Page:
A hexagon medallion, perhaps from about 1950
One piece---a hexagon, shaded in concentric hexagonal rings.
Here's a variation of BlockBase #160 I hadn't indexed before.
I guess it's #160z
It's one of those vernacular designs that grows out of the geometry of hexagons.
An early version dated 1808 by Rebekah Morrison from
the collection of Natalie Norris,
and a tied wool version from the early 20th century.
Early 20th century
It was a popular idea with charm quilt stitchers
between 1870 and 1910. The example above
from Lynn at Vintage and Antique Quilts.
From Sandra Starley's Collection
As the fashion moved on quilters seem to have
forgotten about "no two pieces alike" and just
worked on rings of color.
1950's or '60's?
Susan McCord's late-19th-century version in the Henry Ford Museum,
photo from the Quilt Index.
It's a tempting idea. You start in the center with
a conventional rosette and the rings just keep getting larger.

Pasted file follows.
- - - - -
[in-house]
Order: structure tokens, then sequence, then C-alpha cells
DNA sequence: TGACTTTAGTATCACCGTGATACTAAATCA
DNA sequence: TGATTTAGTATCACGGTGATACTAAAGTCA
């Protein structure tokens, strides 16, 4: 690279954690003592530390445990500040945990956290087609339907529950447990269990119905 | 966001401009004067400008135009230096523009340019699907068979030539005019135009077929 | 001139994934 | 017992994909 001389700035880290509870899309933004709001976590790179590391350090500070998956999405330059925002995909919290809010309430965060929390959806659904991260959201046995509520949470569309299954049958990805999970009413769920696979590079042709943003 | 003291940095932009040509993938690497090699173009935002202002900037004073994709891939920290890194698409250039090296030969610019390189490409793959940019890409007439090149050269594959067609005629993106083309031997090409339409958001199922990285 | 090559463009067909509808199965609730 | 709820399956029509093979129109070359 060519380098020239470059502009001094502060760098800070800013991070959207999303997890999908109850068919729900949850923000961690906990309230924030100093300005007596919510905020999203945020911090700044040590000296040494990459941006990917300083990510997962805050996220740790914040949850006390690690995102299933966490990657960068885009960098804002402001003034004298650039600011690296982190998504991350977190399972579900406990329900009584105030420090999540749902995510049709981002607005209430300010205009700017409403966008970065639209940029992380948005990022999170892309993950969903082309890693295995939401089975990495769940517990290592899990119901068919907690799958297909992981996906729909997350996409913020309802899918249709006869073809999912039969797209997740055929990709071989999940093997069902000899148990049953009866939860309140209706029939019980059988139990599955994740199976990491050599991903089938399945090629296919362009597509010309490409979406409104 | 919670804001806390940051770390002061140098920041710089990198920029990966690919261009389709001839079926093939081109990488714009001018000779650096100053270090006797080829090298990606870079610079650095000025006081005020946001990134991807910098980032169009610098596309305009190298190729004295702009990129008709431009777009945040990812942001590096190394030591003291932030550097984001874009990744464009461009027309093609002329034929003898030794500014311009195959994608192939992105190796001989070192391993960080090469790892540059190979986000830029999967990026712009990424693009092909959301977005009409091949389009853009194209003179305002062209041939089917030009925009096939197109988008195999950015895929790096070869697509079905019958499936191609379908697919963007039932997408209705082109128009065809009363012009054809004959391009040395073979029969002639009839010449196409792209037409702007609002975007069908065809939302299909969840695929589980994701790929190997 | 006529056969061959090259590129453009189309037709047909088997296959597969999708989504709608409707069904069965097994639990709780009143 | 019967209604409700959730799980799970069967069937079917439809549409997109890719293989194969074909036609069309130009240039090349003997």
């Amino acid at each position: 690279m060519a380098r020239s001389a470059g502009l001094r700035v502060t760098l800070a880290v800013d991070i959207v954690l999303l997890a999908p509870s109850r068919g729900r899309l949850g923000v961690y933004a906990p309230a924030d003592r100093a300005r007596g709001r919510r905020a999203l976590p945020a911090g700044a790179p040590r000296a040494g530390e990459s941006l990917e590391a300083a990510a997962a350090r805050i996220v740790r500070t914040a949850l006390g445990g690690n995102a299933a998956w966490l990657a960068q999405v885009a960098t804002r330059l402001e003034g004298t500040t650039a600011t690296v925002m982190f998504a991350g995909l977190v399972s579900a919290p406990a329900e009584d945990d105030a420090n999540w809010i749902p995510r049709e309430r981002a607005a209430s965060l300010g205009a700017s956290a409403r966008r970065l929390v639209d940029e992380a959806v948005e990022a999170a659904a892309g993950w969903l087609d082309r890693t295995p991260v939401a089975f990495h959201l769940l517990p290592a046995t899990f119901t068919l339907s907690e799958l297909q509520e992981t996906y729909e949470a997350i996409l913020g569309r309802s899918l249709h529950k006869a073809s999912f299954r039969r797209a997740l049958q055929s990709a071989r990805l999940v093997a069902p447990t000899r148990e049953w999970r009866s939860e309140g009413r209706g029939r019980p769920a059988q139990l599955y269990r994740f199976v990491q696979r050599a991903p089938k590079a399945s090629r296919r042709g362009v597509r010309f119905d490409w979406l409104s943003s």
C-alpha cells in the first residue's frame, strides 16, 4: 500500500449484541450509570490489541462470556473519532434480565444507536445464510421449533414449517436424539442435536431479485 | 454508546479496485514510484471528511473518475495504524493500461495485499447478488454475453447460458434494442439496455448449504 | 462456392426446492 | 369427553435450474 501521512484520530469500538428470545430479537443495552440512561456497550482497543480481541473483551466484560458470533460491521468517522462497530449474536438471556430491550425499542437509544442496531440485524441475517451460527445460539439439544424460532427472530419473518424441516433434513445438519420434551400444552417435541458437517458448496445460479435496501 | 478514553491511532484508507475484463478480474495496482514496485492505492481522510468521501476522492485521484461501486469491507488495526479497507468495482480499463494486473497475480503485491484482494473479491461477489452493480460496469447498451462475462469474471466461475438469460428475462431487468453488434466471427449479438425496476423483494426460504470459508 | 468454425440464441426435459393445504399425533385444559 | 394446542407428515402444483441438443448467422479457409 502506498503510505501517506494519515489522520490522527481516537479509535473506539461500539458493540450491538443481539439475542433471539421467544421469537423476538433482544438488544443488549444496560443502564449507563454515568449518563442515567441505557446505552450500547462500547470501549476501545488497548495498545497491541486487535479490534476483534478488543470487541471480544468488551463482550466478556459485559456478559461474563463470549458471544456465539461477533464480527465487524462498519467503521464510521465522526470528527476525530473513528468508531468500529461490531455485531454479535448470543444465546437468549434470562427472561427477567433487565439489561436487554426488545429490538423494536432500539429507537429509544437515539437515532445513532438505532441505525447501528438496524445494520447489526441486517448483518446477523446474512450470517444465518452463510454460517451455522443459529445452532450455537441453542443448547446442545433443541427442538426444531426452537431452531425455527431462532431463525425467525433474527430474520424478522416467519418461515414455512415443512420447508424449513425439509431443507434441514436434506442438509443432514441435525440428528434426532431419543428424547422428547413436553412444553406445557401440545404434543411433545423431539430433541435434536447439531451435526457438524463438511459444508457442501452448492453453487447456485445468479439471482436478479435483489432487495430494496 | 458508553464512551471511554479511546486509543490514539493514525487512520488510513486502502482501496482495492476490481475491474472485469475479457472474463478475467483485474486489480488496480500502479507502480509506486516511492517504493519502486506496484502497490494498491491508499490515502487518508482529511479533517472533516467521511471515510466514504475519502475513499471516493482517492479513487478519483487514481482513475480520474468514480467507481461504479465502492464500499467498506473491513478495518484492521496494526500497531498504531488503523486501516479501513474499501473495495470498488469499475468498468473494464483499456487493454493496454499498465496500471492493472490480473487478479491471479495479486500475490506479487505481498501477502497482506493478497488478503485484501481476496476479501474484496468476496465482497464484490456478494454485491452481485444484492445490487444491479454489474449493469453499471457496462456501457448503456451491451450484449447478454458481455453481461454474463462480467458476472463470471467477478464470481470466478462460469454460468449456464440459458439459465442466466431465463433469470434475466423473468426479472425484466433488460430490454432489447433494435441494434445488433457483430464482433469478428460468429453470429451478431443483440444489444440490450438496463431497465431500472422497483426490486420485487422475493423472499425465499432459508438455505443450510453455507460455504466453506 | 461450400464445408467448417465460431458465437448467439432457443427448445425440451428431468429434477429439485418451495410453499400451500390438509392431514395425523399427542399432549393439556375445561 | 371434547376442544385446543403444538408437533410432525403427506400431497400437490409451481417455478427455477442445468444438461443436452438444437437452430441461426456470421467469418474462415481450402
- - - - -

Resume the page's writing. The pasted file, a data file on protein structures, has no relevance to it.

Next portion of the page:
British quilt from Kerry Taylor Auction
But you have to remember that quilts have square
corners and hexagons don't.
You could get a little bit fancy in the corners.
From the Koval collection
From French Antiques
Or a lot fancy.
Above and below, silk hexies from the last
half of the 19th century.
But no matter what your plan pretty soon you have a lapful.
Some people go to Plan B.
Above a silk version of tiny hexagons.
Same solution to the problem in a mid-20th-century
cotton quilt from Stella Rubin at First Dibs.
From the collection of Iowa's Living History Farms
She tried to corral everything with
with some success.
This quilter was a little more skillful at framing.
From a British online auction.
She gave up early.
It looks like someone started the center about 1900
and then finished it up with random corners
twenty or thirty years later.